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Sökning: LAR1:gu > Tidskriftsartikel > Refereegranskat > Sjöström Lars > Narbro Kristina 1953

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1.
  • Delling, Lotta, et al. (författare)
  • Feasibility of bariatric surgery as a strategy for secondary prevention in cardiovascular disease: a report from the Swedish obese subjects trial.
  • 2010
  • Ingår i: Journal of obesity (Online). - 2090-0716. ; 2010
  • Tidskriftsartikel (refereegranskat)abstract
    • Aims. Evaluation of bariatric surgery as secondary prevention in obese patients with ischemic heart disease (IHD). Methods. Analysis of data from 4047 subjects in the Swedish Obese Subjects (SOSs) study. Thirty-five patients with IHD are treated with bariatric surgery (n = 21) or conventional treatment (n = 14). Mean follow-up is 10.8 years. Results. Bariatric surgery resulted in sustained weight loss during the study period. After 2 years, the surgery group displayed significant reductions in cardiovascular risk factors, relief from cardiorespiratory symptoms, increments in physical activity, and improved quality of life. After 10 years, recovery from hypertension, diabetes, physical inactivity, and depression was still more common in the surgery group. There were no signs of increased cardiovascular morbidity or mortality in the surgery group. Conclusion. Bariatric surgery appears to be a safe and feasible treatment to achieve long-term weight loss and improvement in cardiovascular risk factors, symptoms, and quality of life in obese subjects with IHD.
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2.
  • Gripeteg, Lena, 1970-, et al. (författare)
  • Effects of bariatric surgery on disability pension in Swedish obese subjects
  • 2012
  • Ingår i: International Journal of Obesity. - 0307-0565. ; 36:3, s. 356-362
  • Tidskriftsartikel (refereegranskat)abstract
    • BACKGROUND: Prospective controlled data on the long-term effects of bariatric surgery on disability pension are not available. This study prospectively compare disability pension in surgically and conventionally treated obese men and women. METHODS: The Swedish obese subjects study started in 1987 and involved 2010 obese patients who had bariatric surgery and 2037 contemporaneously matched obese controls, who received conventional treatment. Outcomes of this report were: (i) incidence of disability pension from study inclusion to 31 December 2006 in all subjects, and, (ii) number of disability pension days over 10 years in a subgroup of individuals (N=2901) followed for at least 10 years where partial pensions were recalculated to full number of days per year. Objective information on granted disability pension was obtained from the Swedish Social Insurance Agency and disability pension follow-up rate was 99.9%. RESULTS: In men, the unadjusted incidence of disability pension did not differ between the surgery and control groups (N=156 in both groups). When adjusting for baseline confounders in men, a reduced risk of disability pension was suggested in the surgery group (hazard ratio 0.79, 95% confidence interval 0.62-1.00; P=0.05). Furthermore, the adjusted average number of disability pension days was lower in the surgery group, 609 versus 734 days (P=0.01). In women, bariatric surgery was not associated with significant effects on incidence or number of days of disability pension. CONCLUSION: Bariatric surgery may be associated with favourable effects on disability pension for up to 19 years in men whereas neither favourable nor unfavourable effects could be detected in women.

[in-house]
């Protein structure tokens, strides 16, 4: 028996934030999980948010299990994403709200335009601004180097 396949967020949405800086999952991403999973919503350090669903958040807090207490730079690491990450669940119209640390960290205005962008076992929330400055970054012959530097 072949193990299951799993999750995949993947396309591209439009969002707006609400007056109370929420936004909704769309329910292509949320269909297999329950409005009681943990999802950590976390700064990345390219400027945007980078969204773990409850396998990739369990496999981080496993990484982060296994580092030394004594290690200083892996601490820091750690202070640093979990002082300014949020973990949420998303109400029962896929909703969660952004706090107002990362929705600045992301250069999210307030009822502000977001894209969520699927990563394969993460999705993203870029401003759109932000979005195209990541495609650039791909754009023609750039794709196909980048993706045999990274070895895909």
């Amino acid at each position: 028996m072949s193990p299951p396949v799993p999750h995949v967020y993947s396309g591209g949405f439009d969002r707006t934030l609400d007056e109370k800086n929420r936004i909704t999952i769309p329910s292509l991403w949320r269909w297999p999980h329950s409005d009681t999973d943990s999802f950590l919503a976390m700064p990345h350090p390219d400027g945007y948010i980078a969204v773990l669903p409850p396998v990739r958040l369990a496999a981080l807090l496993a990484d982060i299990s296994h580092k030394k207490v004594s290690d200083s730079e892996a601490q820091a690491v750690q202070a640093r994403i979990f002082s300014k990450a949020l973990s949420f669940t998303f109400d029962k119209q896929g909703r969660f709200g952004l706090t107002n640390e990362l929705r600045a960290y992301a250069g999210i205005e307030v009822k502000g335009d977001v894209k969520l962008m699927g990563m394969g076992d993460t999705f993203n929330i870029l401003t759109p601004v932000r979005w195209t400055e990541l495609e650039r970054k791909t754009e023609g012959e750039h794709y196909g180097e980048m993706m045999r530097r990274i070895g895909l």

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3.
  • Neovius, Martin, et al. (författare)
  • Health Care Use During 20 Years Following Bariatric Surgery
  • 2012
  • Ingår i: JAMA: The Journal of the American Medical Association. - 0098-7484. ; 308:11, s. 1132-1141
  • Tidskriftsartikel (refereegranskat)abstract